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Mentoring program expands and grows connections between students, alumni

January 27, 2023
Linda Blaser

A record 168 students connected with 147 alumni, trustees, and friends through the College’s career mentoring initiative, the Foresters CAREER Program, during December and January.

Now in its fourth iteration, the program expanded this year to include juniors as well as seniors.

Communication major and digital media design minor Juanjo Campos Villalta ’24 participated in the mentoring program—one of the first juniors to do so. For his January pairing, Campos Villalta met up with Alex Demers ’08, an alumna who also majored in communication and now is Vice President of Earned Media at Edelman, an award-winning global public relations consultancy firm. Demers will return to campus in April to give a talk on insights into the public relations career path.

Juan Campos Villalta“She helped me learn a lot about earned media,” an aspect of public relations Campos Villalta had never considered. “She opened my eyes to different areas in public relations.”

Demers also recommended Campos Villalta learn as much as possible about media writing and media list creation. “She even compiled a list of Chicago-area PR firms for me to further explore,” he said. “This was a really great experience and I know I can reach out to Alex again.”

Gorter Family Career Advancement Center (CAC) Director Colleen Monks is thrilled to hear about such rewarding mentoring connections made during January—National Mentoring Month—and grateful the program could expand this year to include juniors. She places credit for the expansion squarely on the shoulders of Lake Forest alumni.

“We have such strong support from the alumni community—in the spirit of ‘Foresters Helping Foresters’—we knew we could count on them this year to help us accommodate juniors as well as seniors,” she said.

To the credit of the engaged Forester community, the CAC had no trouble finding mentors to volunteer for the program. “We sent out one sign-up request to alumni working in high-demand fields, and within 48 hours we had nearly met our target number of mentors,” Monks said.

In the end, an impressive 97 percent of this year’s mentors are Forester graduates and members of the College’s nationally ranked alumni network. “It’s a uniquely Forester experience and we could not be more thankful for the alumni and friends who offered our students their time,” Monks said.

The CAREER Mentoring Program beganin April 2020, during the start of the COVID-19 pandemic.

“The ‘CARE’ aspect of this program, coupled with the commitment of our incredible Forester community in career planning and preparation, shaped the heart of this initiative.”said Jackie Slaats, Vice President for Career Advancement and Athletics. “Most mentoring programs put the onus on students to contact mentors. In this particular program, however, the role is reversed, and that is a distinctive element of which we take great pride. It has been rewarding to hear the incredible stories of mentors taking students out to lunch, sending them handwritten cards, and helping them get their foot in the door at organizations. Everything comes from a desire to help students understand how cared for they are and experience how the Forester community is here to help them.”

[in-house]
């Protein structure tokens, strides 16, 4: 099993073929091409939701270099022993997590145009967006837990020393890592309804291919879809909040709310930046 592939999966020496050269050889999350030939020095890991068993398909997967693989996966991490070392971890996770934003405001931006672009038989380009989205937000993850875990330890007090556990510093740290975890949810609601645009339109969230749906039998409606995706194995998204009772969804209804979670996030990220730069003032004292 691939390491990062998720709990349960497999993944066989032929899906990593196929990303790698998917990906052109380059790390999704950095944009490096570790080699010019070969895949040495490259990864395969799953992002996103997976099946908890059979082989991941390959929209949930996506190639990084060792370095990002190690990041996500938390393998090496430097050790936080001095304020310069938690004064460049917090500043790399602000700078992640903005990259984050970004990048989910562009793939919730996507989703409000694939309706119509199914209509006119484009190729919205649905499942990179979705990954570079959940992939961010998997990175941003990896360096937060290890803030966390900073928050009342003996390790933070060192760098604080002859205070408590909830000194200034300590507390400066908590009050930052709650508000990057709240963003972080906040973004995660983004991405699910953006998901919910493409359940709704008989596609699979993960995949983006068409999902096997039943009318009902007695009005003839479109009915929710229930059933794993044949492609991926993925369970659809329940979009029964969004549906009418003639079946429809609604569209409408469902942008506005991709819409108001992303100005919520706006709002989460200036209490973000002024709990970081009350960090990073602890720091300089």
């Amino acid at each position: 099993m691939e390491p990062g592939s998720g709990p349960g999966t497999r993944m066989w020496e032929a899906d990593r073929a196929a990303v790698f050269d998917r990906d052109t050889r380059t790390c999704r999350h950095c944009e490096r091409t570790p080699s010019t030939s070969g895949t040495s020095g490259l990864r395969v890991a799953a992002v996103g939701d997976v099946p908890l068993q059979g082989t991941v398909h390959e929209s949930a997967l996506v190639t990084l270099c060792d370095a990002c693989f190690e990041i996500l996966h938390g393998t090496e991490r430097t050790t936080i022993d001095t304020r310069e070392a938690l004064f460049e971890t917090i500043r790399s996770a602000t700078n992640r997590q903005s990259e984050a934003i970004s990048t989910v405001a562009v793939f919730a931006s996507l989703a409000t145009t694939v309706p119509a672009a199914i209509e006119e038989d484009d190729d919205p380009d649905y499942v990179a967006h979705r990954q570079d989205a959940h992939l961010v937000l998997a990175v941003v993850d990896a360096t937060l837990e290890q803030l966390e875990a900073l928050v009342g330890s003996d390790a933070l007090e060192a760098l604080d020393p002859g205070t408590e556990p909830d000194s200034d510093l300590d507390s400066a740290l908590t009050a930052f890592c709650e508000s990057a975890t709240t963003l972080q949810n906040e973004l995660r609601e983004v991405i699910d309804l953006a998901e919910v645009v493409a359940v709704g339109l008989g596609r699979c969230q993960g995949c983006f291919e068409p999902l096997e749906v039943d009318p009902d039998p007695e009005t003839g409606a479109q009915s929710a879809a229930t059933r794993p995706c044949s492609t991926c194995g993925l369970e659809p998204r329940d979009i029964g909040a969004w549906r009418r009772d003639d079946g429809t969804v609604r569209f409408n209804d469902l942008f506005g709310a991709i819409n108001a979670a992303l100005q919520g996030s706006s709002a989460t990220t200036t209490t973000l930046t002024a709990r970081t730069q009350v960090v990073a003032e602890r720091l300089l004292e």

First-time program participant Angel Sotelo ’23 was paired with mentor Ben Labaschin ’17, principal machine learning engineer at WorkHelix.  

“My hope going into this mentoring program was to be able to kind of pick his brain and find out what he’s doing, where he’s working, how he got there,” Sotelo said. The computer science major learned all of that and much more. 

Angel Sotelo“I heard a lot about what he’s doing—both machine learning and data science—how he got into that role, and networking. Ben gave me tips and reassurance on my job search and a lot of applicable advice on software development, which is definitely where I’m heading,” Sotelo said. “I feel that, because we went to the same school, he cared about me and had a better understanding of who I am. I [received] more usable advice from Ben than from the last 15 people I’ve connected with on the internet or on LinkedIn.”

CAC Director Colleen Monks said mentoring is a part of our broader career programming strategy, but it is also considered a key equity initiative for the CAC.

“This is the second year we have worked to match as many students as possible with mentors according to identity preferences they select when registering. Recent studies, along with our own observations of these mentoring experiences, have shown that having a mentor vastly increases confidence in professional pursuits, and having a mentor with whom students share similar identities can have an even more lasting impact,” Monks said. “This program is one example of how career planning offices can work toward equity for historically marginalized groups of students.” 

In addition to the College’s August 2022 ranking by The Princeton Review at #14 for Best School for Internships, in September 2022 U.S. News & World Report rated Lake Forest College #2 in the nation for Social Mobility, which measures and ranks a college’s success in graduating students from economically disadvantaged backgrounds.

“It was really inspiring to realize that my mentor was on the same path I am right now at Lake Forest College. She got through it, and look where she is today,” Campos Villalta said. “It really showed me that I can make it, too.”